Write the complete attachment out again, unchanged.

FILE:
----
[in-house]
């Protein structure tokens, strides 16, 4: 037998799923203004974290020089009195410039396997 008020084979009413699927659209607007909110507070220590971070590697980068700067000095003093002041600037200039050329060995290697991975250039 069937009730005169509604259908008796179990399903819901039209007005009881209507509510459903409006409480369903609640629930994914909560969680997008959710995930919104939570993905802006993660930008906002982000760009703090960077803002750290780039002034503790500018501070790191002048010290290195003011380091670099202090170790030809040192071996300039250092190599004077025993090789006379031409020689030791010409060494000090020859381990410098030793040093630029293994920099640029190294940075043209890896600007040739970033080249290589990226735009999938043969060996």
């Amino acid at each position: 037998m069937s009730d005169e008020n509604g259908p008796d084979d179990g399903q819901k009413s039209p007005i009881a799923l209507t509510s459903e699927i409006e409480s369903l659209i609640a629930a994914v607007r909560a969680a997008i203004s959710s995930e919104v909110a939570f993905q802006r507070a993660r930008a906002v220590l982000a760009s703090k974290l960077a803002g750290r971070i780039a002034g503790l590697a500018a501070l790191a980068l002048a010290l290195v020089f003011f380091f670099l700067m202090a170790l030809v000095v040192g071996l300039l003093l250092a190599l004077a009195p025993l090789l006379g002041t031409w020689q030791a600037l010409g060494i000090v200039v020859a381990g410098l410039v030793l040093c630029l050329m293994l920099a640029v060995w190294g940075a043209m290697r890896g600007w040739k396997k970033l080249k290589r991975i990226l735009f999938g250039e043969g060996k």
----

[in-house]
């Protein structure tokens, strides 16, 4: 037998799923203004974290020089009195410039396997 008020084979009413699927659209607007909110507070220590971070590697980068700067000095003093002041600037200039050329060995290697991975250039 069937009730005169509604259908008796179990399903819901039209007005009881209507509510459903409006409480369903609640629930994914909560969680997008959710995930919104939570993905802006993660930008906002982000760009703090960077803002750290780039002034503790500018501070790191002048010290290195003011380091670099202090170790030809040192071996300039250092190599004077025993090789006379031409020689030791010409060494000090020859381990410098030793040093630029293994920099640029190294940075043209890896600007040739970033080249290589990226735009999938043969060996």
């Amino acid at each position: 037998m069937s009730d005169e008020n509604g259908p008796d084979d179990g399903q819901k009413s039209p007005i009881a799923l209507t509510s459903e699927i409006e409480s369903l659209i609640a629930a994914v607007r909560a969680a997008i203004s959710s995930e919104v909110a939570f993905q802006r507070a993660r930008a906002v220590l982000a760009s703090k974290l960077a803002g750290r971070i780039a002034g503790l590697a500018a501070l790191a980068l002048a010290l290195v020089f003011f380091f670099l700067m202090a170790l030809v000095v040192g071996l300039l003093l250092a190599l004077a009195p025993l090789l006379g002041t031409w020689q030791a600037l010409g060494i000090v200039v020859a381990g410098l410039v030793l040093c630029l050329m293994l920099a640029v060995w190294g940075a043209m290697r890896g600007w040739k396997k970033l080249k290589r991975i990226l735009f999938g250039e043969g060996k």